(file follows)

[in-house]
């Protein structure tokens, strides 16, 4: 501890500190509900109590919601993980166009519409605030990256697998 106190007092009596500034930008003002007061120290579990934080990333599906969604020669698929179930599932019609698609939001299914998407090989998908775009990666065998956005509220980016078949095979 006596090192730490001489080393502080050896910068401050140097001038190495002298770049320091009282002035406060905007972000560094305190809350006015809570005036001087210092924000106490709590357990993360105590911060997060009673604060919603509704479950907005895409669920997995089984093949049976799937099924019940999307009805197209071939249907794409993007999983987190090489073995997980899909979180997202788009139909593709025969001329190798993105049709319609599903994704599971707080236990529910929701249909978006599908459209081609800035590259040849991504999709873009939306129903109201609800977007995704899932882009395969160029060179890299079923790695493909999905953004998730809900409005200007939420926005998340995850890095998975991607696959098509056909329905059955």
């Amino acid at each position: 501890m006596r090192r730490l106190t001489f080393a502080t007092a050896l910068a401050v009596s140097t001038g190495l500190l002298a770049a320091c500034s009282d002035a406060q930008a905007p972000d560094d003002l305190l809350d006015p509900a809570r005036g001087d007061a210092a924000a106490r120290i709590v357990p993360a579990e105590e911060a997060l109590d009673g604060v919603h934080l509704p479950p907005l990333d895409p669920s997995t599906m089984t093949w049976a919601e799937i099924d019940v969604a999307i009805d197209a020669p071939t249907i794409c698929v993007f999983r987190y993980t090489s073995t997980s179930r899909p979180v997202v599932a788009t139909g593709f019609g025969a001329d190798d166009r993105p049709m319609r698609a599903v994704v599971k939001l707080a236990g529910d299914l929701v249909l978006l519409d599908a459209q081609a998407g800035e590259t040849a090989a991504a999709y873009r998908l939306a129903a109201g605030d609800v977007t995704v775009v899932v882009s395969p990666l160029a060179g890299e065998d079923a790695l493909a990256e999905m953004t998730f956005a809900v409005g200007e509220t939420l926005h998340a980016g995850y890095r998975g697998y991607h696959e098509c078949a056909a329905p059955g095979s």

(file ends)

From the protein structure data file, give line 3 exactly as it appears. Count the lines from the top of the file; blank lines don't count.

């Amino acid at each position: 501890m006596r090192r730490l106190t001489f080393a502080t007092a050896l910068a401050v009596s140097t001038g190495l500190l002298a770049a320091c500034s009282d002035a406060q930008a905007p972000d560094d003002l305190l809350d006015p509900a809570r005036g001087d007061a210092a924000a106490r120290i709590v357990p993360a579990e105590e911060a997060l109590d009673g604060v919603h934080l509704p479950p907005l990333d895409p669920s997995t599906m089984t093949w049976a919601e799937i099924d019940v969604a999307i009805d197209a020669p071939t249907i794409c698929v993007f999983r987190y993980t090489s073995t997980s179930r899909p979180v997202v599932a788009t139909g593709f019609g025969a001329d190798d166009r993105p049709m319609r698609a599903v994704v599971k939001l707080a236990g529910d299914l929701v249909l978006l519409d599908a459209q081609a998407g800035e590259t040849a090989a991504a999709y873009r998908l939306a129903a109201g605030d609800v977007t995704v775009v899932v882009s395969p990666l160029a060179g890299e065998d079923a790695l493909a990256e999905m953004t998730f956005a809900v409005g200007e509220t939420l926005h998340a980016g995850y890095r998975g697998y991607h696959e098509c078949a056909a329905p059955g095979s």